Industry analysts and storage administrators agree that intelligent management needs to be the next phase in solid-state...
drive technology now that all of the major storage vendors support SSDs in their arrays. EMC Corp. CEO Joe Tucci calls it Phase 2 for solid-state drives, but IBM is the first major storage vendor to add these features widely across its product line by developing new applications and upgrading existing hierarchical storage movement software to work specifically with SSDs.
Clod Barrera, chief technical strategist for storage at IBM, said the software addresses "how one determines data placement, how you decide what data belongs on those devices, and how to move data to SSDs with minimum human intervention and minimum disruption to applications. Nobody is eager to add more complexity to their storage environment."
Software upgrades for SSD
On the software front, IBM today disclosed it has added SSD support for its Data Facility Storage Management Subsystem (DFSMS) software that places most critical data on the highest-performing tiers of DS8000 arrays. Other applications with solid-state drive support include Softek Transparent Data Migration Facility (TDMF) software that migrates data between drives, and FileMon that monitors data on pSeries servers. A new SSD Data Balancer application for the pSeries lets an administrator move frequently accessed data to solid-state drives and rarely accessed data to hard drives.
Barrera said automated data migration and data monitoring will also be added to IBM software for Windows and Linux systems.
"Today it's a two-step process," Barrera said. "There are tools for monitoring and measuring, and tools that allow you to place data and migrate data while in use. Eventually, there will be integration between measurement devices and placement and migration, so all of this can be more automated."
With most storage vendors supporting the same STEC family of drives, management capabilities can be the differentiator for SSDs in the enterprise. Vendors have set this as their next priority for solid-state drives. For instance, EMC Corp. is working on what it calls FAST – fully automated storage tiering – capability for automatically moving data between tiers of SSD and hard drive storage.
"This is a direction everybody's going to have to take," said David Hill, founder and analyst at Mesabi Group. "If you use the same drives, it's how you put it together and arrange the data. Software is the distinguishing factor, the secret sauce. It has to be automated. If you do it manually, you can identify some of the hot spots, but not all of them."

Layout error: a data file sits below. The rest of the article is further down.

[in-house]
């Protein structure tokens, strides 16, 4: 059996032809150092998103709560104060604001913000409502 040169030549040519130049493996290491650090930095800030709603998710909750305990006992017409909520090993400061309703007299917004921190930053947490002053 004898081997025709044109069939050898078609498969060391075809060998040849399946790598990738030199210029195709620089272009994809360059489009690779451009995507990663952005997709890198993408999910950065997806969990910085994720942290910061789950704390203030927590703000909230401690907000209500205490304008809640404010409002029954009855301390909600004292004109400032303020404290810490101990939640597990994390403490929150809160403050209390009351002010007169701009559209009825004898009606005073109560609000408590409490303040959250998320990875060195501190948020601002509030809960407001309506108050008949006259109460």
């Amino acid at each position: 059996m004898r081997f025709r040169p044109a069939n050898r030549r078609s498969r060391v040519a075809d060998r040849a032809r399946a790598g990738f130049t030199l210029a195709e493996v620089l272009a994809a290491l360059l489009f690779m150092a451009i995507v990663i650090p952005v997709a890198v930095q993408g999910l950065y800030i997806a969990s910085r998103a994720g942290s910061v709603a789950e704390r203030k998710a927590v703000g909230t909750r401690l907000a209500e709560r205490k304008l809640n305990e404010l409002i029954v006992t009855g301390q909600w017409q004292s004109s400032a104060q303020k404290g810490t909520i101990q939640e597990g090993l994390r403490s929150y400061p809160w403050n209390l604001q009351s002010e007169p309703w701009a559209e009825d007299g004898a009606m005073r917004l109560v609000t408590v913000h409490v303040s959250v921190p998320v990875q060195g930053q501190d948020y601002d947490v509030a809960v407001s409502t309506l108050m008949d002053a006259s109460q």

IBM's solid-state drive vision
IBM began shipping solid-state drives in its DS8000 storage systems earlier this year, more than a year after EMC said it would offer SSDs in its Symmetrix arrays. IBM has advised customers to proceed with caution on solid-state drives because of the high prices, but the firm's Barrera said solid state makes sense in some situations today where wide striping is used.
For instance, he said firms that need fast online transaction processing (OLTP) could benefit from SSDs as an alternative to placing small amounts of data on hard drives and wasting most of the capacity to reduce response times.
"Solid-state drives today are a cost-effective alternative to that approach," Barrera said. "Not only do they give you better performance and cost, but they give you a smaller package, much better energy efficiency and better reliability."
He said when higher capacity, lower-cost multi-level cell (MLC) Flash becomes enterprise-ready – possibly next year – SSDs will begin to replace high-performance 15,000 rpm Fibre Channel and SAS drives. "We don't believe bulk drives – today's SATA – are likely to be replaced by Flash technology ever," Barrera said.
He does see non-Flash technologies such as phase-change memory and magnetoresistive random access memory (MRAM) as alternatives to SATA because of higher densities, lower cost and better latency than Flash-based solid-state drives.
"Then you might see spinning magnetic drives go away completely," Barrera said. "But those are probably at least four or five years away."